Welcome to TRB Lounge. Today, I’d like to welcome author A.M. Grotticelli, from Atmosphere Press, for an author interview with The Reading Bud.
About The Author
A.M. Grotticelli is a veteran technology trade journalist who resides in suburban New Jersey. After a life of overcoming similar challenges, he is an avid supporter of foster kids aging out of the foster care system at 18 and provides encouragement to all who need it.
Welcome to TRB! Please give our readers a brief introduction about yourself before we begin.
I am a technology journalist who has worked for various trade and consumer publications over the past 30 years, writing about cameras, microphones and everything else used to make television shows. In high school I was part of the video production department, so I guess I learned the ropes then.
I have a natural curiosity for many things and try to stay well balanced in my hobbies (from guitar to collecting football trading cards). I also feel that the written word is a powerful thing to leave behind.
Please tell us something about your book other than what we have read in the blurb?
The book is a tale about what fostercare does to a person’s emotions. Through it, I hope to bring some attention to the plight of kids that turn 18 and are “aged out” of the system and have to fend for themselves. I also plan to start an online discussion group with foster kids to help them make the difficult transition a bit easier.
Why did you choose this particular theme for your book? What is that one message that you’re trying to get across to the readers in this book?
That foster kids are people too. This book shine a light on what it really feels like to want to be part of a family. Too many people take that for granted today.
What inspired you to write this book? An idea, some anecdote, a dream or something else?
This is a story that needed to be told. I’ve been carrying it around in my head for 30 years and have now decided it’s time to share it with the world.
How long did it take you to write this particular book?
Four years (and many rewrites).
What are your writing ambitions? Where do you see yourself 5 years from today?
I am a professional writer by trade, so my ambition with this book is to shed light on a social issue that needs more attention.
Are you working on any other book presently?
Do you also dabble in Fiction?
Yes, my next book will be fiction and is called Stupid Cupid. It’s about a hopeless romantic who tries to fix everyone’s relationship around him but can’t get his own relationships right. He spends a lot of time in a psychiatrist’s office. It’s a comedy.
When did you decide to become a writer? Was it easy for you follow your passion or did you have to make some sacrifices along the way? (feel free to give us your story, we love hearing author stories!)
I have kept a diary or journal for most of my life. Although I wrote often as a small kid, I knew I wanted to a professional writer after reading The Catcher In the Rye by J.D. Salinger.
What is your writing ritual? How do you do it?
I write every day at different times of the day. I enjoy writing, so I never have a problem making the time. Finding a regimen is important, but there are no right or wrong hours or times of day/night to work. The key for me is to feel like I’m making progress. That could be ten pages or two paragraphs. Both forward my story, so both are helpful to the eventual goal.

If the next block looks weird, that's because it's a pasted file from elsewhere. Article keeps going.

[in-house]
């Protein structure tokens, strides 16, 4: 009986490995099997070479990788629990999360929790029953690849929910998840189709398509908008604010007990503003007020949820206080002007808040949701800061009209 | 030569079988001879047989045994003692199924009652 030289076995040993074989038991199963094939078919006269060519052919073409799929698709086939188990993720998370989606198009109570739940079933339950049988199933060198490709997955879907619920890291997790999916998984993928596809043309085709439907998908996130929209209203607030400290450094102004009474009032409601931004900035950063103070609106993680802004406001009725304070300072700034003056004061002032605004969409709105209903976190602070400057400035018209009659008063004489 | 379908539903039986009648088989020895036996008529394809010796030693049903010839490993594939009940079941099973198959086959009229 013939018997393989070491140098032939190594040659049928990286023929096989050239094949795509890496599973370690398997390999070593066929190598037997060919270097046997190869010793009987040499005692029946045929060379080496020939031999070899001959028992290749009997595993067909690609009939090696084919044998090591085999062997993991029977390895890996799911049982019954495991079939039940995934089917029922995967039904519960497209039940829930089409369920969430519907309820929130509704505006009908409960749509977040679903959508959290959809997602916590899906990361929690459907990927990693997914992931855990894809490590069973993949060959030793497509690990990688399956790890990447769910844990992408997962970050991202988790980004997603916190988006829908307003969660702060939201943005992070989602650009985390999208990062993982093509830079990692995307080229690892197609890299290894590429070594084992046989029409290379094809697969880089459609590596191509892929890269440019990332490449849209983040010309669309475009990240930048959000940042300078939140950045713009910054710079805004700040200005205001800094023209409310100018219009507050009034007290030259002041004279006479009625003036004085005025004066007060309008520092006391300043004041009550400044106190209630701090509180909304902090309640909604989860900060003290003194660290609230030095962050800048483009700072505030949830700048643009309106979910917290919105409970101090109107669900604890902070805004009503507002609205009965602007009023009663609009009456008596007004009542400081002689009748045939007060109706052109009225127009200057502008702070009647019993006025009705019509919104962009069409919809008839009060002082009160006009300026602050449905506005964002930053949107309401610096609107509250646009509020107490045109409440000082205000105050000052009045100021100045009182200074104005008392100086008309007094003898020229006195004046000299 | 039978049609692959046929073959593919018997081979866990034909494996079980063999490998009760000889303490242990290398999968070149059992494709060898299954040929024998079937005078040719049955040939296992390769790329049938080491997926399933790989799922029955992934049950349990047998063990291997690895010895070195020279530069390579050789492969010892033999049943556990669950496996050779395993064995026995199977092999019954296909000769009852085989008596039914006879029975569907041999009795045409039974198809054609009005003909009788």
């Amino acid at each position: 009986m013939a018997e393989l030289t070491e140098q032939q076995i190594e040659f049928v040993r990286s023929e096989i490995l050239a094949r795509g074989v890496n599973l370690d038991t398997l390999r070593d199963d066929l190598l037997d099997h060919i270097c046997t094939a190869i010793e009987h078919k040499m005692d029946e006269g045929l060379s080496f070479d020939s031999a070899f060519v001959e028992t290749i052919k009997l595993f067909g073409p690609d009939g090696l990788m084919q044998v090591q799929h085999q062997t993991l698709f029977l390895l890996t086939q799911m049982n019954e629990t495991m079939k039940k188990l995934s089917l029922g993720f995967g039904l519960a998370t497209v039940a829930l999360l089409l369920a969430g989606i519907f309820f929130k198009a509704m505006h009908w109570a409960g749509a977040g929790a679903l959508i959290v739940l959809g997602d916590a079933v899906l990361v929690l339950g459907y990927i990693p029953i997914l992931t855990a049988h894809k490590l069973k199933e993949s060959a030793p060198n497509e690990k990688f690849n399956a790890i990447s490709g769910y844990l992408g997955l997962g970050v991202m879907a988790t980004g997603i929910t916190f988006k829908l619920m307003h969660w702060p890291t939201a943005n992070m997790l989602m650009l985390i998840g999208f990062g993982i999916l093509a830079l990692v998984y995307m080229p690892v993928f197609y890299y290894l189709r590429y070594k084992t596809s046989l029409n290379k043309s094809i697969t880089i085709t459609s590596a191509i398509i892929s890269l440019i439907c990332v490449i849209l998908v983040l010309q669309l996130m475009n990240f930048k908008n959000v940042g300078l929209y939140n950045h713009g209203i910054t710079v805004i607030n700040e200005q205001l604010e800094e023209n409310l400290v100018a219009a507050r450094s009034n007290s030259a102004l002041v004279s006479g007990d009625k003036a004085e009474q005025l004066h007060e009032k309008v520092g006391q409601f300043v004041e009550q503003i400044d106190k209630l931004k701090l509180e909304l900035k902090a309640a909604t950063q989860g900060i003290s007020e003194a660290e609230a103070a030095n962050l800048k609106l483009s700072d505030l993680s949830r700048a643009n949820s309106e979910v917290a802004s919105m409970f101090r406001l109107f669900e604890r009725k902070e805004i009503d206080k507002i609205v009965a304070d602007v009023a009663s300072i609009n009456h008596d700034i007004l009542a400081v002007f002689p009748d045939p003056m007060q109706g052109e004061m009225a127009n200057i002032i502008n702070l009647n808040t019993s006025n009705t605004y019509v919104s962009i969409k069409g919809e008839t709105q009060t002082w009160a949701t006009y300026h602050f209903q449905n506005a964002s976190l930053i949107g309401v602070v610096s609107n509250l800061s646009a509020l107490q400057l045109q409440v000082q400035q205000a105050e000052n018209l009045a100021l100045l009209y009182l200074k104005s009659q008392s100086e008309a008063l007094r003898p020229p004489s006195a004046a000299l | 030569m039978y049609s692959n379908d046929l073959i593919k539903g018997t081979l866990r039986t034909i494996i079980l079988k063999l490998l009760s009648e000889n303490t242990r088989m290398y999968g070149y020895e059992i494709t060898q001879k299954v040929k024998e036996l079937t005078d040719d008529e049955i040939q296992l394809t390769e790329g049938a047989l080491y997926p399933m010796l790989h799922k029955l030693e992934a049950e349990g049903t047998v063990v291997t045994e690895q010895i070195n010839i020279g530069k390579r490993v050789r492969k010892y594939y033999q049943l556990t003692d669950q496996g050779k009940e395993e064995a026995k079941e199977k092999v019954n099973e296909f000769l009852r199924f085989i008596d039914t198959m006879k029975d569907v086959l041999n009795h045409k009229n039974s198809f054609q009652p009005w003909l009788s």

Can you recommend a book or two based on themes or ideas similar to your book? (You can share the name of the authors too.)
Educated by Tara Westover and To the End of June By Cris Beam.
How do you deal with Writer’s Block?
I don’t call it “writer’s block.” When I feel stuck, it’s time to get up from my desk and think about what I am writing. I call it “refreshing” for the next chapter. It’s not good to fight your manuscript. Sometimes you have to listen to your thoughts. Just listen.
What advice would you give to aspiring non-fiction writers?
If you have a story to tell, tell it. I had to write The Bond or I couldn’t live with myself. The story is that important. We live in a world now where there are many ways to publish a book, including just putting it online. Nothing should be holding you back from telling you story. If you are a writer, then you should be writing, not waiting and hoping for a book deal. It’s also a great thing to leave behind for the next generation of your family.
Thank you, Grotticelli, for your insightful answers!
About the Book
The Bond is a powerful memoir that chronicles the strength of the relationships formed among a collection of unrelated siblings who forged a remarkable, separate, and permanent family within a foster home.
Kirkus.com calls it: “A poignant, infuriating, informative, and ultimately triumphant account of an unusual clan.”
BookLife.com wrote: “Grotticelli’s unsparing honesty about his birth and foster families will make readers wince and keep them marveling at the indomitability of these children. That the foster siblings were able to forge familial bonds with each other is extraordinary.”
OnlineBookClub.com said: “This is a book about real people, real lives and real feelings. It is the story of their triumph over adversity and their struggle to find the kind of family love that many of us take for granted.”
You can find The Bond here:
Amazon | Goodreads | Barnes and Noble | Independent Book Review | Readers’ Favorite
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